Problems due to faulty RAM can be difficult to diagnose. If a system’s RAM has gone bad the user can experience program crashes, spontaneous reboots, sudden system freezes, BSODs (Blue Screens of Death), corrupt data, and more. The problem is those symptoms could also be caused by a bad CPU. Or a bad motherboard. Or glitchy power.
One classic method of diagnosing RAM problems is to replace the RAM and test to see if the symptoms disappear. But a tech should know which tools can make you sure. After all, no one wants to buy new RAM only to have their certified tech then tell them, “Oops, I guess maybe it was the CPU. Or the motherboard. Or … ” Hardware RAM testers exist, but are rare, and a tech would almost never have access to one in the field. Software RAM testers are less reliable, but are often free and easy to include on a removable drive as part of a software toolkit. That makes them a go-to tool when the symptoms suggest bad RAM. False negatives are common—bad RAM will often be reported as A-OK after a scan. But if your RAM tester tells you your RAM is bad you have a smoking gun clearly implicating the culprit.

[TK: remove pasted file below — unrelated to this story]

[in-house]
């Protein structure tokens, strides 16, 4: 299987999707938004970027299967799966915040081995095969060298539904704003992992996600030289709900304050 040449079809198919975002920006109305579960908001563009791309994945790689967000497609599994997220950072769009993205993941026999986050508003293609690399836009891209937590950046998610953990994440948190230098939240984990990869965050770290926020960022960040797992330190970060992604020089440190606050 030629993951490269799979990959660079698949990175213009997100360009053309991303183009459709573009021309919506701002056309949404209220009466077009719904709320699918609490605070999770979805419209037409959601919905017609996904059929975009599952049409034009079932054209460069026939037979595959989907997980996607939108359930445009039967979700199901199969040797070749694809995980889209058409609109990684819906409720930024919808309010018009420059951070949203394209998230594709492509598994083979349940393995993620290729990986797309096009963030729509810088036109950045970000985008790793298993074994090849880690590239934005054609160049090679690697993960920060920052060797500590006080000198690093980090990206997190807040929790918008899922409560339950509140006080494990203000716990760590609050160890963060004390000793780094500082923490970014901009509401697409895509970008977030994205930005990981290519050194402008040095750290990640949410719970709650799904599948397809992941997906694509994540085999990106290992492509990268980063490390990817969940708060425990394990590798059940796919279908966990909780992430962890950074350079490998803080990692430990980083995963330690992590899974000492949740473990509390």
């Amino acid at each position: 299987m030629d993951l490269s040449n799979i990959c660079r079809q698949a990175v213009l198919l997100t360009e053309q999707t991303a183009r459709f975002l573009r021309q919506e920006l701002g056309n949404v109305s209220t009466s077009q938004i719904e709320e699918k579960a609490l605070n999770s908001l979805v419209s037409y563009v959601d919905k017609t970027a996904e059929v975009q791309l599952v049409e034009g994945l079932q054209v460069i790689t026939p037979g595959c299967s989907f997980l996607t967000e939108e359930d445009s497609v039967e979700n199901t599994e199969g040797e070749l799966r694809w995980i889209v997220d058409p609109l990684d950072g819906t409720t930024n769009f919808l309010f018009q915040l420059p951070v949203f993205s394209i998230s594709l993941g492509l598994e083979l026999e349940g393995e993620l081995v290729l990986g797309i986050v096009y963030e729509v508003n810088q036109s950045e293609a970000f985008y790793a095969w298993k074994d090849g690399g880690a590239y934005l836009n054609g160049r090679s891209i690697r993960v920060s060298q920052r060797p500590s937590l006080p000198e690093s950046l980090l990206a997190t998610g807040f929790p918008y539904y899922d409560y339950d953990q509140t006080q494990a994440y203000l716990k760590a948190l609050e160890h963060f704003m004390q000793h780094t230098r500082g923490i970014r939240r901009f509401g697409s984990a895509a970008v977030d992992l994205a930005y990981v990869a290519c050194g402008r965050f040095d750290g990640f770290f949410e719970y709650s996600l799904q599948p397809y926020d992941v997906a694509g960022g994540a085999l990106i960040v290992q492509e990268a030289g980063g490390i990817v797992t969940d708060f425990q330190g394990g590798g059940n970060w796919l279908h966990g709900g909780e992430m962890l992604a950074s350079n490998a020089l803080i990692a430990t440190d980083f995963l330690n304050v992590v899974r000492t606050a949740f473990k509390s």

Microsoft includes Windows Memory Diagnostic with Server 2008, Vista & Win 7. For other OSs, MemTest86 has long been the classic software tool for this job and it does the job well. A downside is that you must restart your computer, since neither tool can test your RAM while your operating system is using it. Thankfully, for those quick and dirty jobs, HCI Design has given us MemTest for Windows. It’s a Windows executable, so you just run the program and it starts testing away while Windows and maybe other apps are happily clicking away. If you think that MemTest for Windows can’t test RAM currently being used by other programs, you’re right. That may be a deal breaker for some, but MemTest for Windows will wait for currently used RAM to become available, and will test it when it does.
The end result is that the tech can be confident that if they run MemTest for Windows for x hours, then the system is capable of running for x hours without any RAM related problems. One might realize that one could simply run a computer for x hours without any testing software, and prove that the system could run for x hours. But remember, the diligent technician is looking for that smoking gun that leads them to the culprit. If MemTest for Windows does throw an error, the tech has closed the case with solid evidence. MemTest86 and MemTest for Windows are both freeware.